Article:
First people were asked to mow their berms, now Auckland Council is seeking a law change to ban parking on them - a move that could impact urban areas across the country.
But a motorists' watchdog has hit back, saying the city should sort out parking shortages rather than punishing car owners.
Auckland Transport (AT) is campaigning for a law change allowing it to fine people for parking on grass roadside berms that don't have "no parking" signs.
AT's Traffic Bylaw prohibits parking on grass berms. But the Land Transport Act rules mean "no parking" signs must be installed every 100m to enforce the ban.
On Sunday Waitematā Local Board chairwoman Pippa Coom, on behalf of the council, will seek support from Local Government New Zealand (LGNZ) at its Wellington conference to lobby central government for a law change.
Coom said parking on berms could damage underground utilities, create safety issues for footpath users and rip up the grass, preventing berms acting in their primary capacities to soak up and filter stormwater.
"If parking is an issue, then that needs to be addressed. Parking on berms should not be a solution.
"And having to install signs at 100m intervals on a street to enforce the rules is just farcical.
"We are seeking legislation change to clarify the rules to allow councils to prohibit parking on berms in urban areas if they choose."
Between August 2016 and August 2018, AT received 840 safety complaints from the public about berm parking.
Convert park-and-ride grass berm for parking: politician
AT warned that drivers parking on Auckland berms were causing "substantial safety risks", in a submission to the NZ Transport Agency last year.
"Drivers in Auckland are becoming aware that AT do not issue infringement notices for parking on the grass verge unless signage has been installed.
"As more drivers become aware, the problems increase in areas without signage and AT is unable to take action."
But the Automobile Association opposes any blanket ban.
Spokesman Mark Stockdale said sweeping prohibitions would create problems for Kiwi car owners.
"At the moment parking on berms is very accepted in some areas. Most people across the country have to maintain and mow their berms, so there is an expectation you can park on them if needed, such as when you have extra guests for birthday parties, family gatherings or sports events."
In urban areas with few carparks some people were simply trying to be courteous and not block narrow streets, he said.
"Shortage of parking needs to be addressed before banning parking on berms."
Stockdale agreed the number of cars on berms could get "out of control", and there could be damage to underground utilities in some areas.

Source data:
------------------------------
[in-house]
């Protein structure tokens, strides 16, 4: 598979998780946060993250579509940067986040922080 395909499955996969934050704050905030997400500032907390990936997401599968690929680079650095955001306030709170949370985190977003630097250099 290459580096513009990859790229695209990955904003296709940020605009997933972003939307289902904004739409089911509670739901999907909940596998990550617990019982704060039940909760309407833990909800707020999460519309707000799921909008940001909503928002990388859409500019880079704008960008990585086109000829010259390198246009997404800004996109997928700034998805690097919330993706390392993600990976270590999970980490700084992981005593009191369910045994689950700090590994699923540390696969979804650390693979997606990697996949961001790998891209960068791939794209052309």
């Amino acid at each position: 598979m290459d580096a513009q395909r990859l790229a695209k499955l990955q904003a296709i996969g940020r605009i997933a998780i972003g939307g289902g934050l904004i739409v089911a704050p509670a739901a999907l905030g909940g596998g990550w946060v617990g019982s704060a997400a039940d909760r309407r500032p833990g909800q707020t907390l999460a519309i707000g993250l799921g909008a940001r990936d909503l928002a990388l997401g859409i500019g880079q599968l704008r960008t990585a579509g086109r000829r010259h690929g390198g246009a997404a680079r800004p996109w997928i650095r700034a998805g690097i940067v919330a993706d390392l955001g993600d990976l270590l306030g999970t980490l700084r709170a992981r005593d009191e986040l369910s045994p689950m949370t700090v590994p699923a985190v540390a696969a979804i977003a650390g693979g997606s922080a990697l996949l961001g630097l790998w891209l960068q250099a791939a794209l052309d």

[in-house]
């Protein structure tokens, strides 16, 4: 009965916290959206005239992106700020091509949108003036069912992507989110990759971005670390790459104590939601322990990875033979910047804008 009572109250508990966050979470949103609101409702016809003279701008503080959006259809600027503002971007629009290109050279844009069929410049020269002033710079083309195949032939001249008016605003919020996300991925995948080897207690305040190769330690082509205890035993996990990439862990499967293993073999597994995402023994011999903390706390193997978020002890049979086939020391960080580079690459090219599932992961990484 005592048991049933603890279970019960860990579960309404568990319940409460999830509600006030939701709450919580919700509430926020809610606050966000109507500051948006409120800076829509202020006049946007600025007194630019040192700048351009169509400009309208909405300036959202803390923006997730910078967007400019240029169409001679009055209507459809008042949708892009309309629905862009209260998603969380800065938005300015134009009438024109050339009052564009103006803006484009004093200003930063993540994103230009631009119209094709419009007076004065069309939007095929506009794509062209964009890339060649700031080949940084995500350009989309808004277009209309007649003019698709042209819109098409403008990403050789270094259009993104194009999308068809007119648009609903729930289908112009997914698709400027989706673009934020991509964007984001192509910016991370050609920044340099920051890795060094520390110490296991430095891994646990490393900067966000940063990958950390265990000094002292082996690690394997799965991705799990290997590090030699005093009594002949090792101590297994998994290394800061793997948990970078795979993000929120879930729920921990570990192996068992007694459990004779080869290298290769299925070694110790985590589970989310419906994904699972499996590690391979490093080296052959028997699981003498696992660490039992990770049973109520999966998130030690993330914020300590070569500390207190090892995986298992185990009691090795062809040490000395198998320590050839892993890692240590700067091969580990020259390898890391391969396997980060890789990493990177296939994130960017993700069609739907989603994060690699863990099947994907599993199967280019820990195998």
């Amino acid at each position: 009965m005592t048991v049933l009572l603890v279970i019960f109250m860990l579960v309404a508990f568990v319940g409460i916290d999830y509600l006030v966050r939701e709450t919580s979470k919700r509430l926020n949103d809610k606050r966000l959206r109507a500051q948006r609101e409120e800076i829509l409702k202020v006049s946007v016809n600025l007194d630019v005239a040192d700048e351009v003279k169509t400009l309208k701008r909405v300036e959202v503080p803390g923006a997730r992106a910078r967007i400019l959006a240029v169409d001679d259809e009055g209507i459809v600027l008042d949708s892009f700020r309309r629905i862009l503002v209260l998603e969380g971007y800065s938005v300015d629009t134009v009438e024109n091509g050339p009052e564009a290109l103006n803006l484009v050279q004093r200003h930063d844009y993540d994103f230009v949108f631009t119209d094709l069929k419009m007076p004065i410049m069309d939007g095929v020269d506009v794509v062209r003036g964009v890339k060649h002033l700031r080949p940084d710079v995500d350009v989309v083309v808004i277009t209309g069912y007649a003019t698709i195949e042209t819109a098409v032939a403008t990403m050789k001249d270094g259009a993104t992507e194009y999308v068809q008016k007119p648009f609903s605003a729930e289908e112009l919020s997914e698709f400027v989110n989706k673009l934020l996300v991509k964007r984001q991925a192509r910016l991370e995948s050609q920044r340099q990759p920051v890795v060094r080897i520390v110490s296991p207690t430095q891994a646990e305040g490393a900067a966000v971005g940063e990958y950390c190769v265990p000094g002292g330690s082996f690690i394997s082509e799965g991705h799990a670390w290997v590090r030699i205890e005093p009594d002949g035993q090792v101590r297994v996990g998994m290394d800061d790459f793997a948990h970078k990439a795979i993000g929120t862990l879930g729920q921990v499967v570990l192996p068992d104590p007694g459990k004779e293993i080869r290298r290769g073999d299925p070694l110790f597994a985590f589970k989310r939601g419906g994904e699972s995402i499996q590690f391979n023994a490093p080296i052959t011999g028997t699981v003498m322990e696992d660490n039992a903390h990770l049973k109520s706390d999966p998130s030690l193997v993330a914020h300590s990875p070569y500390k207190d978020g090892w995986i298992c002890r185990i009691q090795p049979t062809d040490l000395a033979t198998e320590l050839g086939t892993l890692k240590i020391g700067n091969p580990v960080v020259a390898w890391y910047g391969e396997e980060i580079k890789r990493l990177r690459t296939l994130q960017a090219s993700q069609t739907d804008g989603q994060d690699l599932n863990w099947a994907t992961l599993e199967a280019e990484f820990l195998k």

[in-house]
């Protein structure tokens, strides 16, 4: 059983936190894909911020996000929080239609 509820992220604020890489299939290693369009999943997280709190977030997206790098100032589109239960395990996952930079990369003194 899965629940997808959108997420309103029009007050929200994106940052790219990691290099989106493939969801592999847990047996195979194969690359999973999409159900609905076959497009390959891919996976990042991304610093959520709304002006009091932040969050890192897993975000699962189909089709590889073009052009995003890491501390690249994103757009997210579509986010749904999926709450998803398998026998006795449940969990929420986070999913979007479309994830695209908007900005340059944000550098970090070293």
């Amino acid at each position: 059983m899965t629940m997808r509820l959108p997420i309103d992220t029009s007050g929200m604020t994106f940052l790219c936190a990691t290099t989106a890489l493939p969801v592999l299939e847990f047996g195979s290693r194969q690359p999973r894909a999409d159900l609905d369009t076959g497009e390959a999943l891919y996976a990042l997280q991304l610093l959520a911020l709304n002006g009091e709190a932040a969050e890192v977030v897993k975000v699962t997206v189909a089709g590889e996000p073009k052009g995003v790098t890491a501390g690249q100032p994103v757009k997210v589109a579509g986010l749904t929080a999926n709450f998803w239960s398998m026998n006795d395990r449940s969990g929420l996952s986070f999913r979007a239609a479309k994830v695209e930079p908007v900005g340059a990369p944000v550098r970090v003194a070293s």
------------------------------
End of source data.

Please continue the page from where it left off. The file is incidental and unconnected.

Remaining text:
"But in those pressure points there should be signs installed, rather than a blanket ban."
Auckland berm issues are not new. A controversial plan change in 2013/14 sparked outrage when residents were forced to mow their own berms.
However, the council will mow people's berms if they are unable to do so themselves and meet certain criteria.
Mayor Phil Goff said council investment in public transport would reduce the need for people to use their cars.
"We don't want a city with hundreds of signs saying 'do not park here'. We want the ability to say it is illegal to park on berms, in areas where it is obstructing pedestrians and residents living there, digging up the grass and creating mess - we don't want that."
AT spokesman Mark Hannan said installing no parking signs across the city was both costly and time consuming.
Just 36 streets across the city currently have signs - representing just 0.004 of the city's 9000 streets.
AT could issue $40 fines for berm parking in those places.
Meadowbank resident Murray Hutchinson previously told the Herald he was frustrated to be told by AT that it did not have the power to tell tradies who repeatedly parked on the berm outside his Temple St home to move.
Hutchinson said his neighbour was renovating his home last year and contractors left the berm "munted".
AT erects signs only after prioritising grass berm complaints.
The criteria includes risk of damage to "critical" utility services such as underground power, water and fibre cables.
Street visibility in high-risk areas near schools or parks is also a consideration for the signs.
Ministry of Transport mobility and safety manager Brent Johnston said a number of councils had raised transport bylaw issues around councils being able to fine motorists parked on berms.
Under a new bylaw in 2017, Christchurch City Council declared it an offence to park on a grass or paved berm where there is a kerb.
LIST OF AUCKLAND STREETS YOU CAN BE FINED PARKING ON BERMS:
Litten Rd/Paparoa Rd, Cockle Bay
Beaumont St, Auckland Central
Hamer St/Brigham St, Auckland Central
Corner of Sale St and Cook St, Auckland Central
Union St, Sam Wrigley St, Auckland Central
East St & Young Cres, Drury
257 Main Highway, Ellerslie
2 Hudson St, Ellerslie
15 Margot St, Epsom
279 Botany Rd, Golflands
Auckland Domain, Grafton
33 Scanlan St, Grey Lynn
Ara-Tai Rd, Half Moon Bay
5 Paramount Drive, Henderson
261 Lincoln Rd, Henderson
1 Ethel St, Mcdonald St, Altham Ave, Kingsland
Barrowcliffe Pl, Manukau
32 Altham Ave, Mount Eden
397 Ellerslie-Panmure Highway, Mount Wellington
103 Panama Rd, Mount Wellington
96 Ireland Rd, Mt Wellington
3 Rankin Ave, New Lynn
9 Sarawia St, Newmarket
71 Maurice Rd, Penrose
237 Sunset Rd, Sunnynook
247 and 249 Sunset Rd, Sunnynook
1 The Terrace, Takapuna
15 Brett Ave, Takapuna
The Landing, Takapuna
2 Waipani Rd/Gwendoline Ave, Te Atatu Peninsula
3 Katote Close, south near Botanic Gardens, The Gardens
Clive Rd (outside Scout Hall), Mt Eden
Te Atatu Rd (outside Harbourview Reserve), Te Atatu Peninsula
Albany town centre parking zone, Albany
Kupe St, Orakei
Oxford Tce, Devonport